In the deal-a-day game, the business that takes home the grand prize is the one that has the most knowledge about its subscribers and the one that caters everything about its outreach to meet those subscribers' needs. A data-driven strategy for delivering highly relevant, targeted communications leads to...

  • Lower unsubscribe and complaint rates
  • Better e-reputation
  • Greater response rates
  • More sales
  • More business opportunities
  • Increased engagement with the best buyers 

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Bertrand Van Overschelde is vice-president, North America, for Emailvision, where he is responsible for sales, marketing, service, and general administration in the region.

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  • by Sagi Katz Wed May 23, 2012 via web

    Interesting post. On point #5 ("Spreading the word"), giving users the option to like, share or comment on interesting deals they encounter from within the email itself can likely spread the word much faster and to a larger audience. Also, specifically in the daily deals segment, giving users up-to-the-second relevant information about the deal itself, such as time left to buy and the number of people who have already purchased, along with allowing users to buy from within the email itself can dramatically increase sales.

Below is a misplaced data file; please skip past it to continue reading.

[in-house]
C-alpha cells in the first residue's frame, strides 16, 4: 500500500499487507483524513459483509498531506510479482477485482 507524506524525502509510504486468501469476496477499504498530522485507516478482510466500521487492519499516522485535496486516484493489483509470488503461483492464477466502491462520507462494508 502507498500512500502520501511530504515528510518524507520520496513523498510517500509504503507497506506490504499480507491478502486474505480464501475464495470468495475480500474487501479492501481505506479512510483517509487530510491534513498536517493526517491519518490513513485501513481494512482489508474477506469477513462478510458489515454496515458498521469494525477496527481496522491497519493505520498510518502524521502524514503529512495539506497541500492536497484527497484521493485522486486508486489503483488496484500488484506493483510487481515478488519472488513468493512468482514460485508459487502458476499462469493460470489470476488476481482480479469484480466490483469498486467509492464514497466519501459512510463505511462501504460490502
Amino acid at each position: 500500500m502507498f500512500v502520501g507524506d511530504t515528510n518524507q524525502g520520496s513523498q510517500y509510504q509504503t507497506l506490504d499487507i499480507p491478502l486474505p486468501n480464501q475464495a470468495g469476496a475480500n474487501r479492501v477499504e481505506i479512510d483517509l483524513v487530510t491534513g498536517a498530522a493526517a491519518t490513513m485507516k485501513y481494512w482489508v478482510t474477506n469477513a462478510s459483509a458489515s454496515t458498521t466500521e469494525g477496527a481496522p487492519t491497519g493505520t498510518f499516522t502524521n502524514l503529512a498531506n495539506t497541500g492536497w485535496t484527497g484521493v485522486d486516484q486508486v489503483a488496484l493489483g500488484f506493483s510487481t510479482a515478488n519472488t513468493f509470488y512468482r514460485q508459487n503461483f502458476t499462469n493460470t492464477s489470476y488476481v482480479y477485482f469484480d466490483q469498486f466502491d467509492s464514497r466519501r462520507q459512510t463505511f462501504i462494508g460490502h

• by Bob Phibbs, the Retail Doc Wed May 23, 2012 via web

    Marketing with coupons is not a smart option, it leads to training customers to look for the deal and only return when it is offered. Don't believe me? Check what's happening to JCP as a result

  • by Quentin Aisbett Thu May 24, 2012 via web

    Thanks for the post Bertrand. Unfortunately, so many businesses are still not getting the Daily Deals right. Some of the lost opportunities just make me cringe.

    I posted a similar piece titled 'How to: Leverage your Group Buying campaign'

  • by Bertrand Van Overschelde Tue May 29, 2012 via web

    Agreed that it’s not a good idea to market coupons to everyone all the time. You’re exactly right about how customers can become “trained."

    We generally advocate reserving special promotions and offers as a means to support your marketing programs. With the ability to create targeted online campaigns, retailers can remain competitive and continue to delight, educate and engage customers – from rewarding loyal, frequent customers with the hypothetical dinner deal we shared above to offering discounts to re-engage inactive customers. Coupons and deals are a great incentive, but they should not be the only method for driving people to a retailer’s website or store.